The goal of this project is to increase students’ understanding and interest in science through active participation in the first large-scale surveillance initiative targeting avian viruses like influenza viruses (AIV) and avian paramyxoviruses (APMV, also known as Newcastle disease virus) conducted in an urban area – New York City, New York.
We aim to increase student’s understanding and interest in science through active participation in the first large- scale surveillance initiative targeting avian viruses like influenza viruses (AIV) and avian paramyxoviruses (APMV, also known as Newcastle disease virus) ever conducted in an urban area – New York City (NYC) – via analysis of bird droppings. The New York City Virus Hunters (NYCVH) initiative will enable teachers, students and interested community members to gain an understanding of the interaction of natural environments and human health, while increasing their knowledge, confidence, and interest in science. The NYCVH initiative will build on strong collaborations between the Krammer Laboratory at the Icahn School of Medicine at Mount Sinai (ISMMS), a globally leading laboratory in virology, and BioBus, a leading NYC science outreach and education institution. NYCVH will develop and provide all the training, equipment, materials, and infrastructure needed to support this large-scale, community-science-driven research effort. NYCVH will be designed to offer multiple entry points and levels of engagement for interested community scientists – such as students, teachers or community members – to participate. Trainings will ensure that interested teachers gain an understanding of modern viral surveillance techniques and have ways to easily incorporate NYCVH program aspects of their choice into their work. Over the course of the program, 6000 middle and high school students will be led by 100 teachers trained at workshops held at BioBus’s BioBase Harlem inside Columbia University’s Zuckerman Institute. Workshops will introduce teachers to modern viral surveillance using molecular techniques, experimental design, laboratory and bioinformatics methods, sampling kit components, and detail how teachers and students can participate in research to prevent the next pandemic. Through BioBus’ network we will enlist partner schools to broaden participation in the program including through large-scale sampling events. In addition, and importantly, 25 high school students from historically underrepresented communities in science will be trained to spearhead the initiative as Junior Research Scientists who will join the NYCVH as interns over the academic year and get an intensive training in sampling, nucleic acid detection, sequencing, phylogenetic analysis and virology in general to become the next generation of leading virologists. With ISMMS, BioBus and plus a network of scientists from academic institutions and wildlife rehabilitators, those students will be supported throughout their research process – study design, sample collection, sample processing, analyzing results, and presenting their research at symposia. This project will be evaluated using a mixed-methods approach tailored to understanding the impact of program participation on all individuals. The structure of this program is designed to determine the feasibility and impact of large-scale studies at the urban human – avian interface through participatory research, and influence on student’s long-term STEM career goals.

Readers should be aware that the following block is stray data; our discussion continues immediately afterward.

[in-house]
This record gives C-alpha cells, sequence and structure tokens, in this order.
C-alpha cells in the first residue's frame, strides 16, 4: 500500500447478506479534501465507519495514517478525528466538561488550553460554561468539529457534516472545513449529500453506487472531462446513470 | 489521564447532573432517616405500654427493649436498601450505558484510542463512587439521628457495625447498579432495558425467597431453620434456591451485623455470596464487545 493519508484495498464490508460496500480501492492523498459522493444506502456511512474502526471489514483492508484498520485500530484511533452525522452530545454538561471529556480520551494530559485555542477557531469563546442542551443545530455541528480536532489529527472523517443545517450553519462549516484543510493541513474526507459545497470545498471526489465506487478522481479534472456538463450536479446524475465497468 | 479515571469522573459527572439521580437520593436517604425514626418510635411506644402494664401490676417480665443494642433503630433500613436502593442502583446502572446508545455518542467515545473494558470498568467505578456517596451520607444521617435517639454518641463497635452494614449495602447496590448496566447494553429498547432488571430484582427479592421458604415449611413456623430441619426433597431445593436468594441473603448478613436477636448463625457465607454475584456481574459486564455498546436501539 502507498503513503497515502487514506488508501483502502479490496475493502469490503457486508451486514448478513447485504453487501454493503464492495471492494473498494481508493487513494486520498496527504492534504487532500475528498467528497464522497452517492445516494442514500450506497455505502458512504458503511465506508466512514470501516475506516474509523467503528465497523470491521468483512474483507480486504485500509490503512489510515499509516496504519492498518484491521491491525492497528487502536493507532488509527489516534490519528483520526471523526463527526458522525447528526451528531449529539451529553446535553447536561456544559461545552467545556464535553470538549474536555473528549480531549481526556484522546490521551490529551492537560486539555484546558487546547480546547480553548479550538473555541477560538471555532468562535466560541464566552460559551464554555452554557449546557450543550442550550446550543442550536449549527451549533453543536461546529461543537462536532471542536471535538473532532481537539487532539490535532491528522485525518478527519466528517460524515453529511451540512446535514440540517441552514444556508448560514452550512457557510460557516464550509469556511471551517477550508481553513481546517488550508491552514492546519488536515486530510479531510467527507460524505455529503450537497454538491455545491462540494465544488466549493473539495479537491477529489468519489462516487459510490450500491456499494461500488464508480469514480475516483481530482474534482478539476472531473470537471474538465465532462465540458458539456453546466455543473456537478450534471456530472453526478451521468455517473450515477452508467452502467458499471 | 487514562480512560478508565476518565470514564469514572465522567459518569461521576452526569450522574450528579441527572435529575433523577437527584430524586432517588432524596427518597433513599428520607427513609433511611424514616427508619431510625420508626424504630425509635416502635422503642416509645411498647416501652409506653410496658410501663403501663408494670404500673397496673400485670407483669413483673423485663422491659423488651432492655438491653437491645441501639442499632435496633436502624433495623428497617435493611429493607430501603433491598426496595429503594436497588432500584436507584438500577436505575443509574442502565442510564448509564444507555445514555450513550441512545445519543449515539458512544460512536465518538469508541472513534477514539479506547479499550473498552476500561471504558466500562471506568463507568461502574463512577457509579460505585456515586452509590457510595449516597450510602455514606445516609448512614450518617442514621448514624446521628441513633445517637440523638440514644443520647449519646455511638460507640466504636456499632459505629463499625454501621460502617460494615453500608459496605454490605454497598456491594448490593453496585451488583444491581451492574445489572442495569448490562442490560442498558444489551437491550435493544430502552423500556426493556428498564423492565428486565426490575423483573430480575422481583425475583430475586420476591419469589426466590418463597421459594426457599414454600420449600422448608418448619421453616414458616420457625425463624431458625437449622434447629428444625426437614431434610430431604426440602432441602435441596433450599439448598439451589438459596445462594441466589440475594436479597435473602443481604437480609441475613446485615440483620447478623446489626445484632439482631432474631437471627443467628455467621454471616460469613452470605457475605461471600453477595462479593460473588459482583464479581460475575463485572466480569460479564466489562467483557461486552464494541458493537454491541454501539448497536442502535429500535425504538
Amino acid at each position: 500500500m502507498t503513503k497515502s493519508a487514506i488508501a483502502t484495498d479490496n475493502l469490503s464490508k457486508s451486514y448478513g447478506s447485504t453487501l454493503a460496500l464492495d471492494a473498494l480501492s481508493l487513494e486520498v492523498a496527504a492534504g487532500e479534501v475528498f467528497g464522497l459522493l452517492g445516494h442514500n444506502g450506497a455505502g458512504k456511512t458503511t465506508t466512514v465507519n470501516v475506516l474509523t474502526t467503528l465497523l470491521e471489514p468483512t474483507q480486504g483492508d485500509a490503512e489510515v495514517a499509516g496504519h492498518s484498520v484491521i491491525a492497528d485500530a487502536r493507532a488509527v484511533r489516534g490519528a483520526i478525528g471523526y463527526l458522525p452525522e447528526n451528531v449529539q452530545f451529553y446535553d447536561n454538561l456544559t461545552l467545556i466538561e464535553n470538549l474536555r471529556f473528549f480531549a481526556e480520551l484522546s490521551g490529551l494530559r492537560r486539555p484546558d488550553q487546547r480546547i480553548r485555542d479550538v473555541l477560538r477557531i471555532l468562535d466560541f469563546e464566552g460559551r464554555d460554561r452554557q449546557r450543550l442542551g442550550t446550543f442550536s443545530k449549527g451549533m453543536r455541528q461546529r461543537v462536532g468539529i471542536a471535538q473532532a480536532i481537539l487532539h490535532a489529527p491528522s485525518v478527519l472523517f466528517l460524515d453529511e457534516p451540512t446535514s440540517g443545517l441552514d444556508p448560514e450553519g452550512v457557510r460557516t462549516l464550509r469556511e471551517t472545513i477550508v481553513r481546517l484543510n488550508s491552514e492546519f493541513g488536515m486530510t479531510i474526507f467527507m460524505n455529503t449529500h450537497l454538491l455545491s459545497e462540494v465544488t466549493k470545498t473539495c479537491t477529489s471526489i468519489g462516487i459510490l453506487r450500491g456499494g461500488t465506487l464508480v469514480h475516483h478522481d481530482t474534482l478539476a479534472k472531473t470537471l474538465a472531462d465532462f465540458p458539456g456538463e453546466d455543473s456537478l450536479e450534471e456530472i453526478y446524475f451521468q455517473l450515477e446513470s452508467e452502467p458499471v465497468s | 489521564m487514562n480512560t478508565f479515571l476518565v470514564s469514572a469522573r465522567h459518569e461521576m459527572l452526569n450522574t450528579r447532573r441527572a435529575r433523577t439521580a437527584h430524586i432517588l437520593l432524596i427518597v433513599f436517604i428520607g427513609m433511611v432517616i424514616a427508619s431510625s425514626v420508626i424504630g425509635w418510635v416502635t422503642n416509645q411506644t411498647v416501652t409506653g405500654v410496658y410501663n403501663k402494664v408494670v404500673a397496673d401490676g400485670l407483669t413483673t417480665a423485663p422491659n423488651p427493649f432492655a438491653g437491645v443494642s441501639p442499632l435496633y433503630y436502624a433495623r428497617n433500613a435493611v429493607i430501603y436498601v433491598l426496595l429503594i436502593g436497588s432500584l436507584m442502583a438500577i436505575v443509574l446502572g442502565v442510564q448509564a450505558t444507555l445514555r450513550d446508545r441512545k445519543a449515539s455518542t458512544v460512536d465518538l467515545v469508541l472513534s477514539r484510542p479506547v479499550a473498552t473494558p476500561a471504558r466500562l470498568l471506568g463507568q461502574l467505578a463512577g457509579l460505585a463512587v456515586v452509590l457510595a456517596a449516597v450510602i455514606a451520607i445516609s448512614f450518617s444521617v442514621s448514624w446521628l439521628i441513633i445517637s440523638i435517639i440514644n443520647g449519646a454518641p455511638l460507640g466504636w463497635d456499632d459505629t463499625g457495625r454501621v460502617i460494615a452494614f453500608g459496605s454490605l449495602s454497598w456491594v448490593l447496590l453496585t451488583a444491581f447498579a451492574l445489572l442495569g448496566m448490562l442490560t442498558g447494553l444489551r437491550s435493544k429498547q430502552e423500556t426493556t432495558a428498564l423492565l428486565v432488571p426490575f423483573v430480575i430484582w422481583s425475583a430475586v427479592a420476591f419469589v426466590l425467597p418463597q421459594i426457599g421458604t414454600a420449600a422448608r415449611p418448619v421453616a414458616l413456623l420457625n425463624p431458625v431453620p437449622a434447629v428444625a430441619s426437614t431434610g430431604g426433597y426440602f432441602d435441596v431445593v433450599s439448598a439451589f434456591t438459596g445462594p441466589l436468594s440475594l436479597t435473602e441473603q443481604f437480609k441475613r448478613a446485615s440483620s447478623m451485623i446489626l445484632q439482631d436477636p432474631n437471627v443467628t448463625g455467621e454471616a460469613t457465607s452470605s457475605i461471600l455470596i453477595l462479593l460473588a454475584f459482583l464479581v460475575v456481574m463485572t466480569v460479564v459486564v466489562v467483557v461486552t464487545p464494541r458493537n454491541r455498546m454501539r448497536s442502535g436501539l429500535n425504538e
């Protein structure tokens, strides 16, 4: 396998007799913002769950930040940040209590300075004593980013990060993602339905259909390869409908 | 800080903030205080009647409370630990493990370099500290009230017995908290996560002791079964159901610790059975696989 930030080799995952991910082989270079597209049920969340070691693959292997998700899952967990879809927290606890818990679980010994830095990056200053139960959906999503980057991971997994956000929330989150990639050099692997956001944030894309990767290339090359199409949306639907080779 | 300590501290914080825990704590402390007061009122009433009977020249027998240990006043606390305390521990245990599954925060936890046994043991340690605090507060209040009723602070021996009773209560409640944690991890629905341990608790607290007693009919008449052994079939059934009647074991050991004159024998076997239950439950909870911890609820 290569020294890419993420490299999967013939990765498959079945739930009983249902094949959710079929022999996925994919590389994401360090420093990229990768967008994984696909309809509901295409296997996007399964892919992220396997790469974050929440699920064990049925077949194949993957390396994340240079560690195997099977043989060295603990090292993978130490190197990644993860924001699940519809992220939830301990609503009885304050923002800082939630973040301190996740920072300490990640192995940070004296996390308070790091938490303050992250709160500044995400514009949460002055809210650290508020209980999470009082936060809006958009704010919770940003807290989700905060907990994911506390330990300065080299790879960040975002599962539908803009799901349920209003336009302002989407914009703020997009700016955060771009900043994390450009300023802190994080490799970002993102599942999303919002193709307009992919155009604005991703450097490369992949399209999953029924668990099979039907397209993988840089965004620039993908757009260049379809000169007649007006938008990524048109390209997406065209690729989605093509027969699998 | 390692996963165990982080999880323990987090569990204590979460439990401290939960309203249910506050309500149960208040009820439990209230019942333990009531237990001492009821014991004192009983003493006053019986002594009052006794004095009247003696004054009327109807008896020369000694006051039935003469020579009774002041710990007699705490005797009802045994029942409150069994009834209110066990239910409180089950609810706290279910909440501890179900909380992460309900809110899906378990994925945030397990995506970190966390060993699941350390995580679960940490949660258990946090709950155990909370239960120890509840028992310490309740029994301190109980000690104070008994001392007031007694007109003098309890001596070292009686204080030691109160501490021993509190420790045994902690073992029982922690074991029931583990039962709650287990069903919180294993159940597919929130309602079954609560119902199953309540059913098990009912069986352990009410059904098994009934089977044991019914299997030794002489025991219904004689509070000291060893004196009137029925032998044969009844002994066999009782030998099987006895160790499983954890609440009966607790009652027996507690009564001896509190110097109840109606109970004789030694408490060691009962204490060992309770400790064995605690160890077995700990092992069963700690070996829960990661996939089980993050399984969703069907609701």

Curriculum materials will be disseminated via a dedicated program website and presented at conferences. Project description and outcomes will be disseminated at student research symposia, public events, conferences, open-access data repositories and in publications in peer-reviewed journals.
New York City secondary school teachers, students, and their communities.
-Participatory Action Research
-Data to Action
-Enhancing Community Awareness for Infectious Disease